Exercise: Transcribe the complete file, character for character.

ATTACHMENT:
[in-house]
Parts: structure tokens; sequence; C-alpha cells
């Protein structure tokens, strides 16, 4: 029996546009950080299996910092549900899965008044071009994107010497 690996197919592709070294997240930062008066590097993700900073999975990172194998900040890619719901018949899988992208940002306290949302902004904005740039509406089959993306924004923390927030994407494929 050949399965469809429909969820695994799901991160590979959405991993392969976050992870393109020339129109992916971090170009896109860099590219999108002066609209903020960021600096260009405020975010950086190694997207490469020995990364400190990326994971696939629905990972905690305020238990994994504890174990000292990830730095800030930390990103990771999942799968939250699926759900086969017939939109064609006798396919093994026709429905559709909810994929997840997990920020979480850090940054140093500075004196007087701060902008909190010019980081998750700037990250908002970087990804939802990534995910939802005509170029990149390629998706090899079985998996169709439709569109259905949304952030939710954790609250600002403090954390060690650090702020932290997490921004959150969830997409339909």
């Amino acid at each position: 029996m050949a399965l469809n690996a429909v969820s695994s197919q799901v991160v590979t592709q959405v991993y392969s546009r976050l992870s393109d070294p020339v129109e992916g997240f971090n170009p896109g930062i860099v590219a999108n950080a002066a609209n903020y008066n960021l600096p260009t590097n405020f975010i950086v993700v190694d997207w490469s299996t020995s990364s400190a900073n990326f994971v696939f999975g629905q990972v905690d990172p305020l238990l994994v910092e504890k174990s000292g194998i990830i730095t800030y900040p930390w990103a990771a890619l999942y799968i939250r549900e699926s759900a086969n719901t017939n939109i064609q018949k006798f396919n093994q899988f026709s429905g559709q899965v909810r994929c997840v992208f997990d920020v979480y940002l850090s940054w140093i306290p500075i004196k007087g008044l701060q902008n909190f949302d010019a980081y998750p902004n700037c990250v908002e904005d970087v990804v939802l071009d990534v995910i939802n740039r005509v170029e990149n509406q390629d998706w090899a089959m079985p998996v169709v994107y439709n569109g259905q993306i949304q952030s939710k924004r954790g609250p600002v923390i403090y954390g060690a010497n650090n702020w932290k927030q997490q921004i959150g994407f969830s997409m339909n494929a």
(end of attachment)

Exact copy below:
[in-house]
Parts: structure tokens; sequence; C-alpha cells
């Protein structure tokens, strides 16, 4: 029996546009950080299996910092549900899965008044071009994107010497 690996197919592709070294997240930062008066590097993700900073999975990172194998900040890619719901018949899988992208940002306290949302902004904005740039509406089959993306924004923390927030994407494929 050949399965469809429909969820695994799901991160590979959405991993392969976050992870393109020339129109992916971090170009896109860099590219999108002066609209903020960021600096260009405020975010950086190694997207490469020995990364400190990326994971696939629905990972905690305020238990994994504890174990000292990830730095800030930390990103990771999942799968939250699926759900086969017939939109064609006798396919093994026709429905559709909810994929997840997990920020979480850090940054140093500075004196007087701060902008909190010019980081998750700037990250908002970087990804939802990534995910939802005509170029990149390629998706090899079985998996169709439709569109259905949304952030939710954790609250600002403090954390060690650090702020932290997490921004959150969830997409339909």
């Amino acid at each position: 029996m050949a399965l469809n690996a429909v969820s695994s197919q799901v991160v590979t592709q959405v991993y392969s546009r976050l992870s393109d070294p020339v129109e992916g997240f971090n170009p896109g930062i860099v590219a999108n950080a002066a609209n903020y008066n960021l600096p260009t590097n405020f975010i950086v993700v190694d997207w490469s299996t020995s990364s400190a900073n990326f994971v696939f999975g629905q990972v905690d990172p305020l238990l994994v910092e504890k174990s000292g194998i990830i730095t800030y900040p930390w990103a990771a890619l999942y799968i939250r549900e699926s759900a086969n719901t017939n939109i064609q018949k006798f396919n093994q899988f026709s429905g559709q899965v909810r994929c997840v992208f997990d920020v979480y940002l850090s940054w140093i306290p500075i004196k007087g008044l701060q902008n909190f949302d010019a980081y998750p902004n700037c990250v908002e904005d970087v990804v939802l071009d990534v995910i939802n740039r005509v170029e990149n509406q390629d998706w090899a089959m079985p998996v169709v994107y439709n569109g259905q993306i949304q952030s939710k924004r954790g609250p600002v923390i403090y954390g060690a010497n650090n702020w932290k927030q997490q921004i959150g994407f969830s997409m339909n494929a």